This is part of a blog series, Bringing Clarity to the SSR. See Part 1.
Self-Study Report, Appendix 13 F
The new Self-Study Report (SSR) Appendix 13 F (also from the 5th Edition standards) lists several guidelines spotlighting necessary data analysis:
“Data analysis related to PANCE outcomes is to include, but not limited to, correlation of PANCE outcomes and the following:
Admissions criteria as a predictor of success
Course and instructor evaluations by students
Program instructional objectives, learning outcomes, and breadth and depth of the curriculum
Student summative evaluation results
Student progress criteria and attrition data
Feedback from students who are unsuccessful passing PANCE
Preceptor and graduate feedback”
Understanding these standards is vital to carrying them out. In order to gain increased clarity of the requirements, we’re breaking down each of these items and looking at how to comply with them. In Part 1, we reviewed Admissions Criteria as a Predictor of Success and Course Outcomes. Here in Part 2, we will review Student Summative Evaluation Results.
The summative exam requirements are now outlined in Standard B4.03:
“The program must conduct and document a summative evaluation of each student within the final four months of the program to verify that each student meets the program competencies required to enter clinical practice, including: a) clinical and technical skills, b) clinical reasoning and problem-solving abilities, c) interpersonal skills, d) medical knowledge, and e) professional behaviors.”
Student Summative Evaluation Results
Many aspects of the summative requirements do not directly relate to PANCE outcomes, so how can a PA Program determine the correlation between the two? The key is in finding what data can be correlated between the PA program’s summative exam and the PANCE exam.
For the purposes of this specific post, let’s focus on the medical knowledge component of the program’s summative exam. Here is an outlined approach that has proven successful on multiple occasions:
(Note that the suggestions listed below are based on a statistician’s insights into the data.)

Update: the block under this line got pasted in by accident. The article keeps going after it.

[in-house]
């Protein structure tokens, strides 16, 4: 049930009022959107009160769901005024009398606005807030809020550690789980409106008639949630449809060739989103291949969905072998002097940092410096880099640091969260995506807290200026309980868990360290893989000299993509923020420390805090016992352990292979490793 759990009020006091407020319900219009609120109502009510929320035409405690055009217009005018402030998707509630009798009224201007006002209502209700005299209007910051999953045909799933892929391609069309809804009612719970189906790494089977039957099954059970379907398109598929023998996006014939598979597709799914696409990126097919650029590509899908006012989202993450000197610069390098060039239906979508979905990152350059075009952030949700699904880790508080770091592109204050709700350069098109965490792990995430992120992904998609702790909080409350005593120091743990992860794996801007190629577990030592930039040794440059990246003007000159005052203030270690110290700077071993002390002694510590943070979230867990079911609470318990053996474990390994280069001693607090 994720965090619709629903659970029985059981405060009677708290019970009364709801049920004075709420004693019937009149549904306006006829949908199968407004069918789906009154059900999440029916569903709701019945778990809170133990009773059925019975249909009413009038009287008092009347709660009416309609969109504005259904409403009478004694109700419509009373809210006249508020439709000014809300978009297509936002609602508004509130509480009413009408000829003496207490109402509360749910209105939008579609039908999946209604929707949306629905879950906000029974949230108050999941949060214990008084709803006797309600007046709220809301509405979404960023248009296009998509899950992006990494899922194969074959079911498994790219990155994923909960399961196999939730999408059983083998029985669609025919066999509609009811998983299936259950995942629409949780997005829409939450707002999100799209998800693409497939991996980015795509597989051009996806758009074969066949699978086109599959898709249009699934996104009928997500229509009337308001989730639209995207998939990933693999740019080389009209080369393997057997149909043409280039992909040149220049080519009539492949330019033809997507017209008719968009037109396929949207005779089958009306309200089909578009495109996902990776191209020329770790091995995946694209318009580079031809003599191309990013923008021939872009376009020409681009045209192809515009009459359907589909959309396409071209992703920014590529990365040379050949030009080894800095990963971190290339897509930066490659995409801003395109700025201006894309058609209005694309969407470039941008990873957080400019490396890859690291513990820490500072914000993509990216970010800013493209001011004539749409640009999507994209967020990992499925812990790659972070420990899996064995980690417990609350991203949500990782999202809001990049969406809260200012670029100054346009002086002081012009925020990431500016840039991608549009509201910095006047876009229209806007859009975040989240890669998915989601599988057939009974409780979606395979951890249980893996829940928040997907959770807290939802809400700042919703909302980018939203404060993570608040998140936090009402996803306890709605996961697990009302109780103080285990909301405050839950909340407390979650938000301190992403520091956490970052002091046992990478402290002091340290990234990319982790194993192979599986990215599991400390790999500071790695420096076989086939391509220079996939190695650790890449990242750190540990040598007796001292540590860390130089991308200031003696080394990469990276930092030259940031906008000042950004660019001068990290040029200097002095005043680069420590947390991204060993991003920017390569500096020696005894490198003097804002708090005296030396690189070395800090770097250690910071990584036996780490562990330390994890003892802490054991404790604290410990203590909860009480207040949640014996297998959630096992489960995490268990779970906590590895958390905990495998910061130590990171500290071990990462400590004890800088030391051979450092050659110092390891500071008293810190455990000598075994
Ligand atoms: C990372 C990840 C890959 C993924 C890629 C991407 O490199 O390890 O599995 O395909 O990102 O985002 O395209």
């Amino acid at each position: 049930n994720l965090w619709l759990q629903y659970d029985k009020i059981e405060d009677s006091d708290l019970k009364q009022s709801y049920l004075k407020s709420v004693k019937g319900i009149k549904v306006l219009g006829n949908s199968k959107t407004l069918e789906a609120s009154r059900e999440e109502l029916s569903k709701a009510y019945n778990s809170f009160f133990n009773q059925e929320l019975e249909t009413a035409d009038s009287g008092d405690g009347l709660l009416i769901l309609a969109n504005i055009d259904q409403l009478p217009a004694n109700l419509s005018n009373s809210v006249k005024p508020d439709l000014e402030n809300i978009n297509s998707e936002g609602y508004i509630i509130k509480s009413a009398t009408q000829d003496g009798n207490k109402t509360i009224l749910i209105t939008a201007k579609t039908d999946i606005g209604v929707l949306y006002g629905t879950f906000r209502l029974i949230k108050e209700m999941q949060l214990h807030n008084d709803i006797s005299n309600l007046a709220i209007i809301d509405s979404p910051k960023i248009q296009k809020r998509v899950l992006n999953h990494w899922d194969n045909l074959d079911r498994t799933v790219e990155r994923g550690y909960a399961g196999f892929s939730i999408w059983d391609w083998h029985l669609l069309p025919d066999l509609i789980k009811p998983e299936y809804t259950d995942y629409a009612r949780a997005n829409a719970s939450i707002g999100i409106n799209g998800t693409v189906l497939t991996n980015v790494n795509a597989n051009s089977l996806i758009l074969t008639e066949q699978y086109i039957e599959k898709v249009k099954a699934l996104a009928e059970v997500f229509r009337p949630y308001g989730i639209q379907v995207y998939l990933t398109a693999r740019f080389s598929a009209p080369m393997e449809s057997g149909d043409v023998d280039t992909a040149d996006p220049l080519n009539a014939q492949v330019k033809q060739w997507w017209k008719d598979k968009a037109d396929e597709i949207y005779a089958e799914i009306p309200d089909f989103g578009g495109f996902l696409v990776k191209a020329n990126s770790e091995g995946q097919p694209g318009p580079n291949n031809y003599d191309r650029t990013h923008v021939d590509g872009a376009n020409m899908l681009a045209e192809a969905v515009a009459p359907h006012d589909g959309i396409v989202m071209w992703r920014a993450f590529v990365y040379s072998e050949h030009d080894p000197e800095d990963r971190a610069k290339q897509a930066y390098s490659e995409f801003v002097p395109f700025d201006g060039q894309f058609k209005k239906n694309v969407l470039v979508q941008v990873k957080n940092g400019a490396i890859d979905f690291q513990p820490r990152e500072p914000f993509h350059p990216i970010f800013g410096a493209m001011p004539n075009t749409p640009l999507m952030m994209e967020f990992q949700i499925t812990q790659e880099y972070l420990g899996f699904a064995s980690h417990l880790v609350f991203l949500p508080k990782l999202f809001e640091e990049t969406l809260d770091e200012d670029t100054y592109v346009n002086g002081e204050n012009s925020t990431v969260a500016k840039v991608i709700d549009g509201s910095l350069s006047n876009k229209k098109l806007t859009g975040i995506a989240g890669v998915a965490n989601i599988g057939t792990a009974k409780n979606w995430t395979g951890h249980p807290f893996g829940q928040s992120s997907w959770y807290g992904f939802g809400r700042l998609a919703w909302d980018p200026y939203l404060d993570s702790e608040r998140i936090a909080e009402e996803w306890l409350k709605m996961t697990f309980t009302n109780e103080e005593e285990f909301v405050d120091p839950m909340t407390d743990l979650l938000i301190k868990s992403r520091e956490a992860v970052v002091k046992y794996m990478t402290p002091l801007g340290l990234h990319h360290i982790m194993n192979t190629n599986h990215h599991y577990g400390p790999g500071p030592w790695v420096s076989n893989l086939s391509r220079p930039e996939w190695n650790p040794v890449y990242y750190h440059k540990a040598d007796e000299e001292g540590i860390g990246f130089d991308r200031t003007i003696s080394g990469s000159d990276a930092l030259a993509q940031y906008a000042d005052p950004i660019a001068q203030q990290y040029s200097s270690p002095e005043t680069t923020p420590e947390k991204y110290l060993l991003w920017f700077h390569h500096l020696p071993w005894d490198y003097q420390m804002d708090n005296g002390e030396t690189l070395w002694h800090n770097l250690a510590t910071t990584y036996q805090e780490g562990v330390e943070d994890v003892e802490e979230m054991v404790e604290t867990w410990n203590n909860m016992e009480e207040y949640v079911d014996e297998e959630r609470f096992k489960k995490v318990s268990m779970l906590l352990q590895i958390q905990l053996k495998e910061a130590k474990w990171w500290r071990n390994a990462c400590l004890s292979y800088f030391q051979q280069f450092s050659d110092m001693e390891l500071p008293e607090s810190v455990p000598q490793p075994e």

Determine the correlational strength between the students’ raw scores on the knowledge component of the summative exam and the students’ PANCE scores
If possible, examine the relationship between the task’s components of the summative exam and the students’ performances on the individual task areas on the PANCE
Stratify the results of the PANCE scores, then compare with the summative scores. For example, look for a relationship between students who either failed the PANCE or achieved very low scores and their performance on the summative exam
Retrospectively gather several years of data (if available), compiling the students’ PANCE scores and the raw scores on the summative exam. Applying regression can actually generate predicted scores based upon your database. Note that this is strengthened when you compile a larger database
Based upon the results of the regression, see if it is possible to prospectively determine students that are or can become at risk. Determine whether or not coaching can provided through an academic improvement plan to work with such students during the last 3-4 months of the program
Personally, I’ve used this process to develop summative exams that are statistically valid and have a strong correlation with students’ PANCE outcomes. See examples of previous research I’ve performed in regard to the correlation between summative exams and PANCE here.
The summative exam should also have a direct connection to the curriculum. It is essential is map questions to specific content areas; this exam should represent a valid culmination of the PA Program’s curriculum. Be sure to identify the distribution of questions as it relates to organ systems. Further, tag the questions according to task area. Over time, you will be able to identify trends representing lower performance in these areas.
Consider this an organic process intending to improve your PA Program. Dissecting the summative exam and its relationship to the curriculum provides an opportunity to implement changes to the curriculum based on the results.
I personally have applied the same methodology to PACKRAT and the EORE to develop a risk profile. Students who are performing in the lower quartile can be identified as potentially at-risk for not passing the PANCE. Implementing this early alert system can assist the students and provide the support they need to ensure success. Certain students may need additional instruction regarding test-taking methods and/or strategic study plans. Over time, this coaching and support can make a measurable difference in students’ performances.